Access for Students with Disabilities During COVID-19

Guy in a wheelchair
Back to News

Access for Students with Disabilities During COVID-19

In by Will Emerson May 26, 2020

During the current COVID-19 crisis, with in-person counseling and disability services temporarily suspended, most college staff members, including disability specialists, are working remotely. As a result, a number of Michigan’s public universities, including Eastern Michigan University, Oakland University , and Wayne State University have added webpages to provide information for disabled students as they complete their coursework online.

The Wayne State University Note to Students about COVID-19 states “In the wake of recent events that have shifted instruction to remote and online delivery for the duration of the Winter 2020 semester, we want to address the needs of students with disabilities. Students who are registered with Student Disability Services for academic accommodations in the classroom will continue to be supported by our office. We realize that accommodations may look different in an online instructional setting. Therefore, we will stay in close communication with ours students and with faculty to make sure reasonable accommodations are in place and to make any necessary adjustments.” This webpage and ones like it are aimed at addressing an increased demand for disability services for students who find that remote learning presents additional challenges to them as learners.

Much of the information provided is designed to help students identify steps to be taken in order to register for disability services, schedule an appointment, provide documentation, and meet, virtually, with an advisor to determine appropriate accommodations.

This issue of additional services for disabled students was addressed in a Chronicle of Higher Education article, reminding higher education administrators to not “…forget about students with disabilities. With the shift to online learning, some students will require different accommodations than they had in a face-to-face class; others will need accommodations for the first time.” Some disability services provided to students address visual and auditory impairment, learning disabilities such as dyslexia, short term memory loss, ADHD, and traumatic brain injury (TBI). It is also significant to note that anxiety can be exacerbated by COVID-19 and the subsequent switch to remote learning. “It is normal and expected to have some worry about COVID-19. However, keeping things in perspective can help to manage this. The fact that coverage is increasing on this issue does not necessarily mean that it presents an increased threat to you or your family. Often anxiety increases when we face new or unknown challenges. All of us have experienced a new or unknown challenge; thus, we are not alone in this” states the University of Michigan-Dearborn Office of Disability Services (might not need this first hotlink) in their Message from DS on Current Events.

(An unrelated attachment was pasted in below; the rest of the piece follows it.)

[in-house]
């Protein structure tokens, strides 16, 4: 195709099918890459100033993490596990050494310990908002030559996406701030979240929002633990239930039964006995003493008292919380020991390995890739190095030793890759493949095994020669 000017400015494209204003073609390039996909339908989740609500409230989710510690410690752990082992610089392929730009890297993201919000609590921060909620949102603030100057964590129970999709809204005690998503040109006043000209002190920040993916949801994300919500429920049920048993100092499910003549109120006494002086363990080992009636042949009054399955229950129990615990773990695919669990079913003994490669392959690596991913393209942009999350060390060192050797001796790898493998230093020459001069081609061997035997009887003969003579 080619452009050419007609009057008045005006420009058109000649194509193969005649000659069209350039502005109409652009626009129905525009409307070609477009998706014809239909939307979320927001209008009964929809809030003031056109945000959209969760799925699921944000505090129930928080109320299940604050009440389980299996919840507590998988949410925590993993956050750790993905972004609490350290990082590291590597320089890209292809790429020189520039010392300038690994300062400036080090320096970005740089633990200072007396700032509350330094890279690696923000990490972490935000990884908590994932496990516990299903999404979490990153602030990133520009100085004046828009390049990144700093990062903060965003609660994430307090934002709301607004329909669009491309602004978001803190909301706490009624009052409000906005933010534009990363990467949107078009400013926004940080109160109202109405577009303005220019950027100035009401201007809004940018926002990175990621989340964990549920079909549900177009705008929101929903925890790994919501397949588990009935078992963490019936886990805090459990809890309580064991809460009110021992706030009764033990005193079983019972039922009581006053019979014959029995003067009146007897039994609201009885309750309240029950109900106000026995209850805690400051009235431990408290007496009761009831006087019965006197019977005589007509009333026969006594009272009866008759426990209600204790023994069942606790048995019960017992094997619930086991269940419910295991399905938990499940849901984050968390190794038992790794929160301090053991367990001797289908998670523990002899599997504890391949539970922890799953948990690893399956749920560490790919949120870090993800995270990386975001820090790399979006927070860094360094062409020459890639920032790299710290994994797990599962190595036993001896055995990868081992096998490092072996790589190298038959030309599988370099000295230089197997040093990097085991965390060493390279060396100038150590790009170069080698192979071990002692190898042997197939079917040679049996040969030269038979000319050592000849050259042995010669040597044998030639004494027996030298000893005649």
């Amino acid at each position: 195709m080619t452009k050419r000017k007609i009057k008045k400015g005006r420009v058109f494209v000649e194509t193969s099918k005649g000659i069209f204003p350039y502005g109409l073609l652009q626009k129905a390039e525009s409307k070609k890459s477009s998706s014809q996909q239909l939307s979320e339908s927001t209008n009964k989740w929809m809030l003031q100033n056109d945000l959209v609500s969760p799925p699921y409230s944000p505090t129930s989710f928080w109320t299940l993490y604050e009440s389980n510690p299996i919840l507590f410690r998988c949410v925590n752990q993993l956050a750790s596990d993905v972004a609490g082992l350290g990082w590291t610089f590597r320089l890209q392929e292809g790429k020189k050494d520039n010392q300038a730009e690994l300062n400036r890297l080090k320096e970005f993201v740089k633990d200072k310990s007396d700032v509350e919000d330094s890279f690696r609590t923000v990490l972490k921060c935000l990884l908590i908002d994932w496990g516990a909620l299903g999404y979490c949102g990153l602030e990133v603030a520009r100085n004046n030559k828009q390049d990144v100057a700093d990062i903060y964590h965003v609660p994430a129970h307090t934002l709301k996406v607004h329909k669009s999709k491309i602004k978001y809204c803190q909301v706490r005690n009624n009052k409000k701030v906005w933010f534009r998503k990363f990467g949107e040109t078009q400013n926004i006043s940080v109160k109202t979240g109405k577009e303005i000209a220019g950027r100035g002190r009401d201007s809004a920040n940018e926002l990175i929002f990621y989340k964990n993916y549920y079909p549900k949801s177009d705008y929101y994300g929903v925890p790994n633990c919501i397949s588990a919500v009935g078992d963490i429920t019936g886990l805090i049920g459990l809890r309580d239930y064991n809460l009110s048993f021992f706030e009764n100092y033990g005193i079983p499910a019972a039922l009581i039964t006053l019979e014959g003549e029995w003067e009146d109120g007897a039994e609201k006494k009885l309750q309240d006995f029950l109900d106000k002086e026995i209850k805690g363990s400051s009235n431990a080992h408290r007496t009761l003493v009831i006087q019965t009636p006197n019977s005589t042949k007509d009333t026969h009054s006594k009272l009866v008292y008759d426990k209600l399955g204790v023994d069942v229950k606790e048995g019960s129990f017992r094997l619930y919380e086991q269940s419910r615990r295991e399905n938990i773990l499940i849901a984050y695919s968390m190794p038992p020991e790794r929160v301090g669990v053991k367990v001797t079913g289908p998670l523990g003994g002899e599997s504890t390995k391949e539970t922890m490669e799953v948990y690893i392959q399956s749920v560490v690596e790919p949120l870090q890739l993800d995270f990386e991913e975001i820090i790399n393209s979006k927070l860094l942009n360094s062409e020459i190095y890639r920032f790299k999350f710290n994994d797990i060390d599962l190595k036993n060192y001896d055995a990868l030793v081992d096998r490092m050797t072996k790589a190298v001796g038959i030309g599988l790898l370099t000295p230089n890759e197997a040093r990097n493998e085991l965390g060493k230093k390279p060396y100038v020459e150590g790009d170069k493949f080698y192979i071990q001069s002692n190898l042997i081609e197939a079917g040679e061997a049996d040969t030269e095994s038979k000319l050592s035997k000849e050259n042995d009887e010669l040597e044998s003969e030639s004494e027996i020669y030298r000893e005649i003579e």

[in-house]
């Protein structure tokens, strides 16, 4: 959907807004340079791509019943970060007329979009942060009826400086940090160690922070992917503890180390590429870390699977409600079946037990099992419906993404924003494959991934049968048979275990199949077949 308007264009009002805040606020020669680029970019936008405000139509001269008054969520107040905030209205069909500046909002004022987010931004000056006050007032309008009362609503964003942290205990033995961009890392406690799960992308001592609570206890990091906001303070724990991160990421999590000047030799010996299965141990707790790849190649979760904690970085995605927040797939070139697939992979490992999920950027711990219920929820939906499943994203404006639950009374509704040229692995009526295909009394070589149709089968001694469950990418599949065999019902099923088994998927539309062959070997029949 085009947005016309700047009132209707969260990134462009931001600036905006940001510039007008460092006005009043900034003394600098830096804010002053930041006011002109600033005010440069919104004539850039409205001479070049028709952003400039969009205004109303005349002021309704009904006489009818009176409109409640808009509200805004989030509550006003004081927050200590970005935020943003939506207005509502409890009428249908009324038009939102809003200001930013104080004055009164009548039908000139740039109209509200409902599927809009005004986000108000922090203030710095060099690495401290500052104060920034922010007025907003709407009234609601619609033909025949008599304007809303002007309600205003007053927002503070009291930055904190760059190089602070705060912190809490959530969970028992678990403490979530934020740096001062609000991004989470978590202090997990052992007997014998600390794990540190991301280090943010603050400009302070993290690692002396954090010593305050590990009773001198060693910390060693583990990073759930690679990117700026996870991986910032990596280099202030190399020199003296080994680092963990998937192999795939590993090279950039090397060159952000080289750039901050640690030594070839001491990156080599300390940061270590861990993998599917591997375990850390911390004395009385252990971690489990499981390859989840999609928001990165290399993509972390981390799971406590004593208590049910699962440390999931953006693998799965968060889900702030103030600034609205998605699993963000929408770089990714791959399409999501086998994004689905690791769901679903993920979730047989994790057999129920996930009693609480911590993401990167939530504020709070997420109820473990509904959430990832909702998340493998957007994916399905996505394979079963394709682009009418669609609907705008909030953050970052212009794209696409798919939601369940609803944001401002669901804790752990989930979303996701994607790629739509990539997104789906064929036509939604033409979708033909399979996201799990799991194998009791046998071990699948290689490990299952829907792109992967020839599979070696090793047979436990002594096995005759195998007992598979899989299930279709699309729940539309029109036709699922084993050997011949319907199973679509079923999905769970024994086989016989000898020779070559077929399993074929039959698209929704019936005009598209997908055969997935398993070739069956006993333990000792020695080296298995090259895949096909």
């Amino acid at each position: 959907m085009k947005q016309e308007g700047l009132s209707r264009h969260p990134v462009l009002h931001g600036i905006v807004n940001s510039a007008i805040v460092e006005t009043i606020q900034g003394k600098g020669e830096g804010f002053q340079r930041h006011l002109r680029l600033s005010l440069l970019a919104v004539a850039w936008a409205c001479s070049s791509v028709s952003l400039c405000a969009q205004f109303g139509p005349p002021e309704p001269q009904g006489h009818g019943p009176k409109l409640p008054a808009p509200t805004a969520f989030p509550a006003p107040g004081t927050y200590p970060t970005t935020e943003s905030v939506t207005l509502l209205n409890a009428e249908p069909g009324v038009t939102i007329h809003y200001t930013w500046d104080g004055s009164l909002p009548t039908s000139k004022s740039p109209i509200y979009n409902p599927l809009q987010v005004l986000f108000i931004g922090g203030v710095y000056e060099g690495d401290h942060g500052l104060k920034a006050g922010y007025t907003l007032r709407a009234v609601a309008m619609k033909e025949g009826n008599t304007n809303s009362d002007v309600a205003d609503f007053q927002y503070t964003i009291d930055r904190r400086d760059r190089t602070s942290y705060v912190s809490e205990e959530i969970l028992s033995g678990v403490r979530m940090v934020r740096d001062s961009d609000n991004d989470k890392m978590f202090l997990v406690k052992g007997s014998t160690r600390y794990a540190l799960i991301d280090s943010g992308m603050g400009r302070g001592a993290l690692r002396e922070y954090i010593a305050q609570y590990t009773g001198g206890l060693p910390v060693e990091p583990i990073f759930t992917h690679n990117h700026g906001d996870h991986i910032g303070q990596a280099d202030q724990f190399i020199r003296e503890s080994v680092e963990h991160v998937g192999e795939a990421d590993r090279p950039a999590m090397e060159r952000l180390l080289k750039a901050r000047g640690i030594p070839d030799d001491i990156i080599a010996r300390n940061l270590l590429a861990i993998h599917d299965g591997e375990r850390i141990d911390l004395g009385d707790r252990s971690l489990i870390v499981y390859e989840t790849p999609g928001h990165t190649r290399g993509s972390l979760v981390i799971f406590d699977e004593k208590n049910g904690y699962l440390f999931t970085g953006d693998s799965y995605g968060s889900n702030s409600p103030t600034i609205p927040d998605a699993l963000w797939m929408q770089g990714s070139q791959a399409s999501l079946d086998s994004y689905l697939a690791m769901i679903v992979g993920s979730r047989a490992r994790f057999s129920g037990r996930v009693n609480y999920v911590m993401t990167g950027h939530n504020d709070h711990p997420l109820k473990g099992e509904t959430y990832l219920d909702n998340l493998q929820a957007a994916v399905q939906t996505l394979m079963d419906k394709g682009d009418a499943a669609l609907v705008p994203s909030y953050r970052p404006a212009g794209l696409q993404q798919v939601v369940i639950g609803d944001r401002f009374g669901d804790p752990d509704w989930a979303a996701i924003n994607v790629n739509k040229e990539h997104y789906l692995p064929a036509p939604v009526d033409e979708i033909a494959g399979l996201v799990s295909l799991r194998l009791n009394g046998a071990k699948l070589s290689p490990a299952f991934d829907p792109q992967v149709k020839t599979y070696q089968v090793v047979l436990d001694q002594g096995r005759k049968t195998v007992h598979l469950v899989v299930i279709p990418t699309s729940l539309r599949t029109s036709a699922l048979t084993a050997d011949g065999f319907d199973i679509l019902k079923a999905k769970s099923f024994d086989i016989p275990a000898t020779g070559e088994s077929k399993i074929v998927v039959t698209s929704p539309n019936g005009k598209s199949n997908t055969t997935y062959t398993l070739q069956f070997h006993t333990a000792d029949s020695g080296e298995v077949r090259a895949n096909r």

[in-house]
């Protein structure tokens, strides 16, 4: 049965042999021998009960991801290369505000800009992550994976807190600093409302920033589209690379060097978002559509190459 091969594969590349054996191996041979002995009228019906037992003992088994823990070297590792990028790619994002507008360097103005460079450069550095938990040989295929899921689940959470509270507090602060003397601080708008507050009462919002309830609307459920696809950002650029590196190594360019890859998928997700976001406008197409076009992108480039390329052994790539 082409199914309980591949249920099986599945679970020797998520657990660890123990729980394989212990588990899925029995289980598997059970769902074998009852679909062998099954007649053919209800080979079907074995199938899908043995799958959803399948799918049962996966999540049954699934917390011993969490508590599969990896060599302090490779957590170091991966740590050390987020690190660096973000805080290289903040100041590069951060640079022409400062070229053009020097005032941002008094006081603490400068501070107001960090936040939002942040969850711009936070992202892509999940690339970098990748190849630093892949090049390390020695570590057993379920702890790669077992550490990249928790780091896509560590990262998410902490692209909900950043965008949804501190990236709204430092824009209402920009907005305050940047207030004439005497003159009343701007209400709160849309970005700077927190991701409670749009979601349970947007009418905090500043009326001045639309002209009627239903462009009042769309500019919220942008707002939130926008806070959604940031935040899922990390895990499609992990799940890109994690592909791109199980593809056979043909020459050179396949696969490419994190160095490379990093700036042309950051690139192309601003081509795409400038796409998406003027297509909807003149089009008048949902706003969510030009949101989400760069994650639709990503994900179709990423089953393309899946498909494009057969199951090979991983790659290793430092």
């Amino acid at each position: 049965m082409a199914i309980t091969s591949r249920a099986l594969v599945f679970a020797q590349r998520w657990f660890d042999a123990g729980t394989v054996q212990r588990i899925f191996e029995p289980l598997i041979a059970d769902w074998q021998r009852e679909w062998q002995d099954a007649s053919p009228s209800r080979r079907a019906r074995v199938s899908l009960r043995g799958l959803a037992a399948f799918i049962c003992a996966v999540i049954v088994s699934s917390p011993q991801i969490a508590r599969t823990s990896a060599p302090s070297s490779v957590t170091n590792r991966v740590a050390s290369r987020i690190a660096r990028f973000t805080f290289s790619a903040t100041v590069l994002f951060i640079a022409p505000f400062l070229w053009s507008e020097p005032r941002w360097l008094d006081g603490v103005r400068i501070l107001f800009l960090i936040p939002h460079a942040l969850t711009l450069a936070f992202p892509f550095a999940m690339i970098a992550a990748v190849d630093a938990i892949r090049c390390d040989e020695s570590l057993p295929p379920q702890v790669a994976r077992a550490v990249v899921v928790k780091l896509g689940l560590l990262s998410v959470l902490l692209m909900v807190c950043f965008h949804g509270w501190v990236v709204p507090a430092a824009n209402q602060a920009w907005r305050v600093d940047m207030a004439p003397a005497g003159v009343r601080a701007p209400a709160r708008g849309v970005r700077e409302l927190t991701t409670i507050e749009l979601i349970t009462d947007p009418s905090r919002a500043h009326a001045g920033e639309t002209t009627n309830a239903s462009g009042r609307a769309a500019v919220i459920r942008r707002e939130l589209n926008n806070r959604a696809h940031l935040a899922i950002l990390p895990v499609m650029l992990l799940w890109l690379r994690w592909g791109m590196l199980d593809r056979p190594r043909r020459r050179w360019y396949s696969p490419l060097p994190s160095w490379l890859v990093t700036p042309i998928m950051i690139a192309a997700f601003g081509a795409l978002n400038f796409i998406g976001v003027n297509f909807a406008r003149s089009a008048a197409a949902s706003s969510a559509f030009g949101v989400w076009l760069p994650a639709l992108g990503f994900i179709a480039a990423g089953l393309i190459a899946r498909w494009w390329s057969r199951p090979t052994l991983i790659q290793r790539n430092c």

Given that nearly 1 in 5 undergraduates experience some sort of disability, according to the National Center for Education Statistics (NCES), this emphasis on access and equity is of increased importance during COVID-19.

Here are some recommendations for inclusive teaching practices:

  • Survey students who are using disability services and strive to implement their suggestions.
  • Make sure students have appropriate accommodations to deal with the switch to remote learning such as assistive technologies. According to The Chronicle of Higher Education, “Blind or visually impaired students rely on accessible web content. Screen readers, auditory tools equipped with speakers that read information aloud, help visually impaired students by also altering text size, color contrast, and background images.”
  • Have student workers assist with closed captioning. Software designed for closed captioning may imperfectly capture what is being said in a conversation. Student workers will often be better equipped to understand regional accents, idioms, and terminology.

During these unprecedented times, when students are rising to the challenges presented by COVID-19, it is important to note that the values of access and inclusion remain a focus in higher education. Efforts are being made continue to accommodate students of all backgrounds to help them feel connected to their courses, classmates, and universities.

Will Emerson is Director of Student Success Initiatives at the Michigan Association of State Universities.